The Covid-19 roller coaster has taken a toll on all of us. We have bought masks in bulk and walked down grocery store aisles with empty shelves. We have experienced a range of emotions and fought to keep our heads above water. Many have dealt with uncertainties, job loss, and worse, the loss of a loved one to a virus no one saw coming. I am an educator, and the extreme ups and downs of the last few months have been scary and exhausting.
I always knew deep down that I wanted to teach. In college, I went through a time period where I was on the fence about my major but knew I was in the right one when at my part-time tutoring job I helped a child read for the first time. It was life-changing for me, and I was thrilled when I landed a full time teaching position.
Try as it might, college didn’t prepare me for the real world. Teachers rarely get to “teach”. Instead, we are fully responsible for every life that steps into our classroom. Our kids come from a range of backgrounds including turbulent divorces, homelessness, parent incarceration, non-English speaking, and children who step off the school bus into homes where they are abused in every way imaginable. I have no assistant, and my largest class contained just shy of 30 children. I have been yelled at, called names, had children throw items at myself and others, and been physically hit and kicked. Once, after an incident, I sat across from a group of adults and was questioned about why I didn’t prevent the incident from beginning in the first place. Sound rough? My experiences pale in comparison to the ones I have heard from friends who teach in other districts or states.
We are also, of course, responsible for academic success. Our job consists of instructing in very specific ways to hit standards, pulling small groups, testing, grading, lesson planning, collaborating with peers, meeting IEP requirements, attending professional development trainings, responding to emails and phone calls, and at any time be able to discuss where a child is academically, what they may be struggling with, and what I will be doing to fix it. In all of this, I do not make enough money to support my own children’s basic needs. I recently read that in Texas the average salary for a teacher was around $52,000 a year. I don’t make anywhere close to that figure, even before taxes. If I was a single mother I would have to work a second job or depend on government assistance to survive.
So, why do I do this? I love my students. I know that for some I am the only stability they have during a school year. Also, teaching is a career you can’t return to. I do fear that if I left I would regret it, and I know that I can’t come back.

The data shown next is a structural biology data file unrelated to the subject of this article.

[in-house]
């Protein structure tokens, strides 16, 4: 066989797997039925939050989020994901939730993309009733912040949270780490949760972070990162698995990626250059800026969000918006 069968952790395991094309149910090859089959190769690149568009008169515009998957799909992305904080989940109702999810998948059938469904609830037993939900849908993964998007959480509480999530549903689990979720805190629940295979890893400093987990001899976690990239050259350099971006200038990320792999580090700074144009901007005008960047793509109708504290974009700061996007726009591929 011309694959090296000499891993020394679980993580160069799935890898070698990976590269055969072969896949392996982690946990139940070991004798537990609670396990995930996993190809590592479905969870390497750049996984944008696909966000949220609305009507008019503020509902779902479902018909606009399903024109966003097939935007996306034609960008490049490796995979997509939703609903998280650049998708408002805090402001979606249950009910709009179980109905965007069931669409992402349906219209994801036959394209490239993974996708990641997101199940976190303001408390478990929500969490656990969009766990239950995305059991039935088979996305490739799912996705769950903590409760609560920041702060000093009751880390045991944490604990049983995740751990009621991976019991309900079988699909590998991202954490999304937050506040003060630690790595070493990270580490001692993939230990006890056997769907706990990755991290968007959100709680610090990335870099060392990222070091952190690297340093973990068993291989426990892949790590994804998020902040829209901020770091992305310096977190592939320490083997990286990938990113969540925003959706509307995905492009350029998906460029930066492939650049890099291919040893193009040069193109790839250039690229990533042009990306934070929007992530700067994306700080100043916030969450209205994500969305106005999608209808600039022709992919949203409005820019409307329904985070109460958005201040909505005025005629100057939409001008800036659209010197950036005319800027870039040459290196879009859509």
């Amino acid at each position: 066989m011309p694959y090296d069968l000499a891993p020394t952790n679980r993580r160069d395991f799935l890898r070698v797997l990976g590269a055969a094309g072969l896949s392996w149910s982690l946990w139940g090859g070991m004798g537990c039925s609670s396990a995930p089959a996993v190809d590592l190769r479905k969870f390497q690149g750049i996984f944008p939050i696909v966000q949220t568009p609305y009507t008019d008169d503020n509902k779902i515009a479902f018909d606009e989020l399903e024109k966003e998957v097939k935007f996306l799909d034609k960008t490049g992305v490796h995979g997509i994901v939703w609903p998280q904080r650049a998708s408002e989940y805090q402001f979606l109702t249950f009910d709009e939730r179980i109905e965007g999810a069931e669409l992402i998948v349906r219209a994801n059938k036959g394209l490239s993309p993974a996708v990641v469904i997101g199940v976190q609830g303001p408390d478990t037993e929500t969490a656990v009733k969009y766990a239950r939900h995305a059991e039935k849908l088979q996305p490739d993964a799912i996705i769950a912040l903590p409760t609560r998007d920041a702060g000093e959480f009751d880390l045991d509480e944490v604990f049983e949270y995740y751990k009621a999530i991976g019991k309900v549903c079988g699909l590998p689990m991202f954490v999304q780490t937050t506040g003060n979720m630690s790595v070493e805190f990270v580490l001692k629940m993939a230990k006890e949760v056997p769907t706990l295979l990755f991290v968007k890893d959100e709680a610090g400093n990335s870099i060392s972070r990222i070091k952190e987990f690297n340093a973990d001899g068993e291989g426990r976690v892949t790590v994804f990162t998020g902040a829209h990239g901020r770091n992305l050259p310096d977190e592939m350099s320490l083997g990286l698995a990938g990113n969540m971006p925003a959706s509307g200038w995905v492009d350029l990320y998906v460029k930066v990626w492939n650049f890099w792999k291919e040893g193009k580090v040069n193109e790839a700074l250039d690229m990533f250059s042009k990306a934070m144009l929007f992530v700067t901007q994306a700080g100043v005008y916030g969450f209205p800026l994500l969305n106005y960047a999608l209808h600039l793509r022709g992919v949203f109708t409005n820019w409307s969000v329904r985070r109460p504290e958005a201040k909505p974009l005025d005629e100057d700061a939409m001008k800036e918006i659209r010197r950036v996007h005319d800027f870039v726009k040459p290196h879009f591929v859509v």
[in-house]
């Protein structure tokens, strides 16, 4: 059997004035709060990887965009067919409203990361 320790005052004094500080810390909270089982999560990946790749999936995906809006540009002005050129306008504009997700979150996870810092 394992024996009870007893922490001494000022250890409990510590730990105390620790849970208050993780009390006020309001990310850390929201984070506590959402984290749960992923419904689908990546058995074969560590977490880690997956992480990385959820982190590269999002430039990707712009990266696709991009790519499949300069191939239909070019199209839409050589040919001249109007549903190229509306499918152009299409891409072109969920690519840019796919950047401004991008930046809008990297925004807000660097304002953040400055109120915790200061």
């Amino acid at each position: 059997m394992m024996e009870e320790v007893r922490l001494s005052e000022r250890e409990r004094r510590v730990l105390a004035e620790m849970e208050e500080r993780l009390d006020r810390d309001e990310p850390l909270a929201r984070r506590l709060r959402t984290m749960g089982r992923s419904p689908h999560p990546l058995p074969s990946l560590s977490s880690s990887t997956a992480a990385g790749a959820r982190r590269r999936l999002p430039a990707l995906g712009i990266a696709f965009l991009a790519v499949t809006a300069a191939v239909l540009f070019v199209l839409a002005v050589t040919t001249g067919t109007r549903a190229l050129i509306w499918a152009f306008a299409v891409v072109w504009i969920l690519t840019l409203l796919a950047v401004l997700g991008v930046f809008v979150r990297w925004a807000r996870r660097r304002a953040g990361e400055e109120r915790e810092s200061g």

Now, however, we are now being demanded to return to school, despite not being at all set up for battling the pandemic. In my opinion, teaching is the profession in which employees have been asked to bend the most, without adequate resources. Everyone is in a difficult position right now, but it is unbelievable to me how quickly we went from “Teachers are superheroes” to “Go do your job.” It seems the economy and financial wellbeing of most fall on the shoulders of schools opening back up, despite the massive risk it is to do so. Children rarely wash their hands properly, do not freely want to wear a mask for hours at a time, and touch everything. We are expected to be in a room with 20-30 students and maintain social distancing the best we can, completely change how we teach, be ready to go online at any time, monitor each student’s health as well as mentally track who they come into contact with, and continue to meet the needs of our students. Oh, and try not to get sick, because substitute teachers were rarely available in years prior and now are non-existent.
I wanted to write this piece not to garner sympathy, but to hopefully shed light on what is being asked of all educators. No one’s situation is an easy one: we want to be at school. But are we sacrificing teachers by throwing them on the front lines without the resources needed to stay safe, so that the economy can continue? Will it take deaths before it is realized that maybe schools shouldn’t have opened back up just yet? Is it a fair exchange? And if it is your child or your child’s teacher, would you feel the same? Really…is it worth it?